The shadowy actions of the U.S. Government in cyberspace have taken another chilling turn.
Researchers from Kapersky Labs have been picking apart the Flame virus to find common components that may pop up in similar cyber weapons. Their efforts just paid off.
The newly discovered virus, bearing “Gauss” as a codename, appears to have a very similar architecture to its predecessor and was built with some of the same modular components. However, the virus is far more advanced. It is better at covering its tracks and hiding within computers and USB drives.
Gauss appears to have been created in 2011. The malware has been actively distributed in the Middle East for at least the past 10 months. The vast majority of Gauss infections are in Lebanon.
The virus specifically targets computers within banks and collects as much information about systems as possible. It steals access credentials for banking software, social networks, email addresses and instant messenger accounts.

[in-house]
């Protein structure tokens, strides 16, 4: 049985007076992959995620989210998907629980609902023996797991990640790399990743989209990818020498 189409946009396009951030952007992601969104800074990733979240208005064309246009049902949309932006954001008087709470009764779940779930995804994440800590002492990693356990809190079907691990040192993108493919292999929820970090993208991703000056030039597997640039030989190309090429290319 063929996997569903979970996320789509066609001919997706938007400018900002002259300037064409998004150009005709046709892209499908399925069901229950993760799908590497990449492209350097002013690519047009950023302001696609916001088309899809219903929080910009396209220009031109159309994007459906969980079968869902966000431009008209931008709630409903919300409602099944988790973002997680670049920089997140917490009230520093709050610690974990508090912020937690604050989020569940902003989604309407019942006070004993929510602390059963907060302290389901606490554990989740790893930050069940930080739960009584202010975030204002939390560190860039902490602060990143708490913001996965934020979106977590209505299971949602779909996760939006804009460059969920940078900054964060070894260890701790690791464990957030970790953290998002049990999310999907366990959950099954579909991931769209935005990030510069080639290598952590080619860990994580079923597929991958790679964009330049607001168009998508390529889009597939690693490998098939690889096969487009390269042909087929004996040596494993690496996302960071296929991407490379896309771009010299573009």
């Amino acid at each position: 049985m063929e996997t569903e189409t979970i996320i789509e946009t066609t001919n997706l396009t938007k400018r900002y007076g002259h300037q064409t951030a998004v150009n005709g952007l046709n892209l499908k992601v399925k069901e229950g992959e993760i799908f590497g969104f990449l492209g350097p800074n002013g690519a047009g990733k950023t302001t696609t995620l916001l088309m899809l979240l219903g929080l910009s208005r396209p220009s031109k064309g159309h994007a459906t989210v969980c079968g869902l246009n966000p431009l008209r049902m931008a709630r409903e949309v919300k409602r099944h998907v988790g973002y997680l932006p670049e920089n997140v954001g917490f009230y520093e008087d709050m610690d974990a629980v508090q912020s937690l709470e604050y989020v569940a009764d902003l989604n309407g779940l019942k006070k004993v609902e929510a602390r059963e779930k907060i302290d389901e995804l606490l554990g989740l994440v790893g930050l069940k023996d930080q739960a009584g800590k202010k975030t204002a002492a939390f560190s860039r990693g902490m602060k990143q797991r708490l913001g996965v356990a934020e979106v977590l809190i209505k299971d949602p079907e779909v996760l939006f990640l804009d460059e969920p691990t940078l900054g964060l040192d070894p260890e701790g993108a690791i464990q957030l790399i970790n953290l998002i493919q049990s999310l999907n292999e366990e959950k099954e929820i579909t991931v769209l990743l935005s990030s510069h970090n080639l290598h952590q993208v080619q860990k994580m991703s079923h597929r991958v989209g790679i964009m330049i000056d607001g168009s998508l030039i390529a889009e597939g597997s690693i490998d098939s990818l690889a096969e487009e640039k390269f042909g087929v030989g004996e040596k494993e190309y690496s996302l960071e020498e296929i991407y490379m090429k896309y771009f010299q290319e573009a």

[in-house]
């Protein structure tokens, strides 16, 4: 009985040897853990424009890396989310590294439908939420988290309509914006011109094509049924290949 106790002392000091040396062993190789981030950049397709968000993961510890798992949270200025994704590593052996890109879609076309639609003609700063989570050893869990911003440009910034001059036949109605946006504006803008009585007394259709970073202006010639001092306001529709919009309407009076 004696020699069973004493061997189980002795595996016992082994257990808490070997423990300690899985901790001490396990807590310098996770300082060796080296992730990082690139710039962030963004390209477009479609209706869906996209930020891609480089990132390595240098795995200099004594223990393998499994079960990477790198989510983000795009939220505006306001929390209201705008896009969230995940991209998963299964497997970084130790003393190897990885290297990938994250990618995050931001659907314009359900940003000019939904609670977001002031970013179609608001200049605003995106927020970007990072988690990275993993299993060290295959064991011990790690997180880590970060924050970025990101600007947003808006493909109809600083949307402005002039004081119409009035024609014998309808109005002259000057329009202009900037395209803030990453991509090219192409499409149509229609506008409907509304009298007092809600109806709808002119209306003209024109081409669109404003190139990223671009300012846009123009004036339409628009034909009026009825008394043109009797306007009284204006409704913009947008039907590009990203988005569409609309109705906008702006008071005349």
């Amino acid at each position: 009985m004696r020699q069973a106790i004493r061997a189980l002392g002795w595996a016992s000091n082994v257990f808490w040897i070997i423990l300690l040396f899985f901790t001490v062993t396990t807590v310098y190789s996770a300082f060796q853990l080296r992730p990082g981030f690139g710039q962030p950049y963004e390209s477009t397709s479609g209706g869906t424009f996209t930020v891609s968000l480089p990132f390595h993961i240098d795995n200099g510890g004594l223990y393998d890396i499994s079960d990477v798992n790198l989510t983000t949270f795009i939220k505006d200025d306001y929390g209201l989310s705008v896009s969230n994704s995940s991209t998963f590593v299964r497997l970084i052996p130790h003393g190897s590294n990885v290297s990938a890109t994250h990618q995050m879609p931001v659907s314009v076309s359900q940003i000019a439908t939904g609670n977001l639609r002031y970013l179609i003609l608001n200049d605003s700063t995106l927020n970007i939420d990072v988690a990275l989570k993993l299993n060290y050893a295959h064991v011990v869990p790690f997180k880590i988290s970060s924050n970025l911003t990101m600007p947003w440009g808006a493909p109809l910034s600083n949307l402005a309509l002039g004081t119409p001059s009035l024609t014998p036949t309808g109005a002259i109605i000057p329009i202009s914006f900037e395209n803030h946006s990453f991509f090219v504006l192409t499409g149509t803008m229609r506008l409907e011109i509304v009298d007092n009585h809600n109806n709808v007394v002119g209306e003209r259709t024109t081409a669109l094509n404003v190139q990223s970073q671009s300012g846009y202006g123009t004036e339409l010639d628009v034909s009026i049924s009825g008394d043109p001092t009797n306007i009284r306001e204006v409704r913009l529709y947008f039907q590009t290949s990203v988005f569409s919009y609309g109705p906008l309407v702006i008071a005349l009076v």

The coding is also designed to intercept proprietary data required to work with several Lebanese banks. Considering how it works, there can be little doubt regarding the intent of its creators. Lebanon is a Hezbollah stronghold, which is heavily funded by Iran and works very closely with the aggressive militaristic state.
In spite of the very specific targets, incidents appear to be popping up outside of the Middle East. 43 of the incidents occurred in the USA. Kapersky Labs believes it may be due to VPN connections, which mask the real location of the user.
Let's hope they are right. It took almost a year to find Gauss. With how advanced the U.S. Government's cyber weapons are becoming, it could take years to find evidence of anything that is stealing or corrupting our computers today.